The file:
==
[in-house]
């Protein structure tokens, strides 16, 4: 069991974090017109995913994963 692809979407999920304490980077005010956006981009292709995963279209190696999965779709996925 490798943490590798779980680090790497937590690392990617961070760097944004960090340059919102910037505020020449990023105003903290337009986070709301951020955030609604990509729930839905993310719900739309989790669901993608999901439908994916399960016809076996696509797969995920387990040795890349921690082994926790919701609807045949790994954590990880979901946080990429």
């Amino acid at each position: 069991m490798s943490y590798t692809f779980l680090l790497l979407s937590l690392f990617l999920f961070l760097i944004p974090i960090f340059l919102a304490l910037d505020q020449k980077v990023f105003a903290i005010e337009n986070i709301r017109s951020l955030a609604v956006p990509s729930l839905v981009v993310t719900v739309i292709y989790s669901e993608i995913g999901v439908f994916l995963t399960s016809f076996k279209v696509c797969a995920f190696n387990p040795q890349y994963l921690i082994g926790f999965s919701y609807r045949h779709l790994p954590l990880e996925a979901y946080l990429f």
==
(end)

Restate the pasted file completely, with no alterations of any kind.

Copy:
[in-house]
């Protein structure tokens, strides 16, 4: 069991974090017109995913994963 692809979407999920304490980077005010956006981009292709995963279209190696999965779709996925 490798943490590798779980680090790497937590690392990617961070760097944004960090340059919102910037505020020449990023105003903290337009986070709301951020955030609604990509729930839905993310719900739309989790669901993608999901439908994916399960016809076996696509797969995920387990040795890349921690082994926790919701609807045949790994954590990880979901946080990429």
């Amino acid at each position: 069991m490798s943490y590798t692809f779980l680090l790497l979407s937590l690392f990617l999920f961070l760097i944004p974090i960090f340059l919102a304490l910037d505020q020449k980077v990023f105003a903290i005010e337009n986070i709301r017109s951020l955030a609604v956006p990509s729930l839905v981009v993310t719900v739309i292709y989790s669901e993608i995913g999901v439908f994916l995963t399960s016809f076996k279209v696509c797969a995920f190696n387990p040795q890349y994963l921690i082994g926790f999965s919701y609807r045949h779709l790994p954590l990880e996925a979901y946080l990429f």